It’s interesting that you bring up manga here, because it’s worth noting that it’s not included in the book, even though it’s immensely popular these days.
The truth is, I don’t have enough manga literacy to be able to make any good, sweeping statements, which is kind of one of the reasons I didn’t talk about it much. I read a few things I liked and I read a few things that didn’t do much for me, but I didn’t want to come off as Mr. Manga Expert Guy if I just don’t have the chops for it. And in fact, I really wasn’t looking at much manga when I was writing the book because I decided early on that it wouldn’t be a part of it, as that wasn’t where I wanted to focus. But now that I’m done I’ve started to read some stuff and realized that “Huh, this is kinda cool.”
Well, there’s always room for a sequel.
One would hope [Laughs].
But going along with that, it seems a lot of people these days are getting into comics through, shall we say, alternate means with Hollywood making a comic-book adaptation every few months. As a critic, what effect would you say does this have on the medium?
This is the kind of classic “Good for the Jews/Bad for the Jews” question. But it never hurts to point more attention at comics. I think the economical example of it not being a bad thing would be The League of Extraordinary Gentlemen movie—one of the worst movies I’ve ever seen.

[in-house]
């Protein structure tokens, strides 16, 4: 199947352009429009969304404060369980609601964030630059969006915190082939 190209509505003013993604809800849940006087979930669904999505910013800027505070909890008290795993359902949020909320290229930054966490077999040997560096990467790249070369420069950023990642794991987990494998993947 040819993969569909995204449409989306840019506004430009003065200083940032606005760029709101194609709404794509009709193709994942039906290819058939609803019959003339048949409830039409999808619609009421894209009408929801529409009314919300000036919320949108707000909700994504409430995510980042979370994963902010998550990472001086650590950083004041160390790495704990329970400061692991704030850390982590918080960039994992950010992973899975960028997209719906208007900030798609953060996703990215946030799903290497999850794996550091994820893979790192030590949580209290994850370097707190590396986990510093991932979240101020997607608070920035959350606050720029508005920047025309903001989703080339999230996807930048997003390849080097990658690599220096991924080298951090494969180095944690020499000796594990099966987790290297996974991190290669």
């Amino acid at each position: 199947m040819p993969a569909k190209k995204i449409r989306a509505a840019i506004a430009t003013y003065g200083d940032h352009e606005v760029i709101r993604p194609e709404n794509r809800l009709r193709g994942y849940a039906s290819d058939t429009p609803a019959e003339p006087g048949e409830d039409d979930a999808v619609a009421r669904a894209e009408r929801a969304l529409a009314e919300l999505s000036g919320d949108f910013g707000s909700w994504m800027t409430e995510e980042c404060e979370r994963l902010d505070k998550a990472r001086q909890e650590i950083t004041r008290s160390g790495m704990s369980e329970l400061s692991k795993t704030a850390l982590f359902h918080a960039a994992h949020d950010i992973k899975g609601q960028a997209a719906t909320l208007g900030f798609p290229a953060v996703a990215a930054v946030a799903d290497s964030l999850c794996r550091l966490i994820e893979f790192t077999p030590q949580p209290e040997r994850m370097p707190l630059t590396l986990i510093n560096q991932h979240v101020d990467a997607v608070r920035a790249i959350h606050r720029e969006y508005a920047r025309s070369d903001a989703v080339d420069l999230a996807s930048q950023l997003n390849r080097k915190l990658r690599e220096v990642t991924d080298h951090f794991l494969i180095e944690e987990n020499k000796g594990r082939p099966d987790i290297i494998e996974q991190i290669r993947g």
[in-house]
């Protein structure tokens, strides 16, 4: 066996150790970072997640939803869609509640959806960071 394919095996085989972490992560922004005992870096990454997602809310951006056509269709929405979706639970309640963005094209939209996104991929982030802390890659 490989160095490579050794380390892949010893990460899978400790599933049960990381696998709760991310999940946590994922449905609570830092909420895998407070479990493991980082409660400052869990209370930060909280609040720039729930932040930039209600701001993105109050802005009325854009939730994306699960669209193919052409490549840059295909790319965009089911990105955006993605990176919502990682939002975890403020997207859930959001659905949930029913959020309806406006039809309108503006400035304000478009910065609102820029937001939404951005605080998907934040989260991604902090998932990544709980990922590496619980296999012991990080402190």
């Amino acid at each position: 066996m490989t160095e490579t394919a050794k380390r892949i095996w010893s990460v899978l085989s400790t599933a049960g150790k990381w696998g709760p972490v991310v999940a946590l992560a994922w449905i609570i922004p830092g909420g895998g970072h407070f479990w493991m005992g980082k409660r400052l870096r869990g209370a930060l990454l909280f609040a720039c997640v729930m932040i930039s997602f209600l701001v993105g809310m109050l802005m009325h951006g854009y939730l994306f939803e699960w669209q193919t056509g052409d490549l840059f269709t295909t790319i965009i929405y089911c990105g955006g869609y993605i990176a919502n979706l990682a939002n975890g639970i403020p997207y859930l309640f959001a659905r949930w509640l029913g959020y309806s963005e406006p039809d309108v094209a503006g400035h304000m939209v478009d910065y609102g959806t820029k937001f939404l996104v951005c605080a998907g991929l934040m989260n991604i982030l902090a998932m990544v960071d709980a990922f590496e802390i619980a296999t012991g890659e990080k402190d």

Doubt anyone would argue with you there…
Exactly. But it was based on a really good comics project and lo and behold, people started buying it. It got the word out. But at the same time, I see a certain number of comics coming out now that are just blatantly movie pitches. And those bug me because they don’t work—they’re not interesting on the comics level because they’re trying so hard to be storyboards and pitches, and it’s just not the same. That bugs me, but you know, it’s not like everyone these days is trying for that.
Good point. Anything you want to leave for anyone getting ready to read the book?
I really hope it starts some arguments. I never wanted to be the source, the reference point, the last word on all this stuff. I wanted to pick some fights. And more than anything, I’m really curious to see what kind of arguments are started.
Douglas Wolk discusses Reading Comics: How Graphic Novels Work and What They Mean on August 2, 7 pm, at Brookline Booksmith, 279 Harvard St, Brookline; 617.566.6660.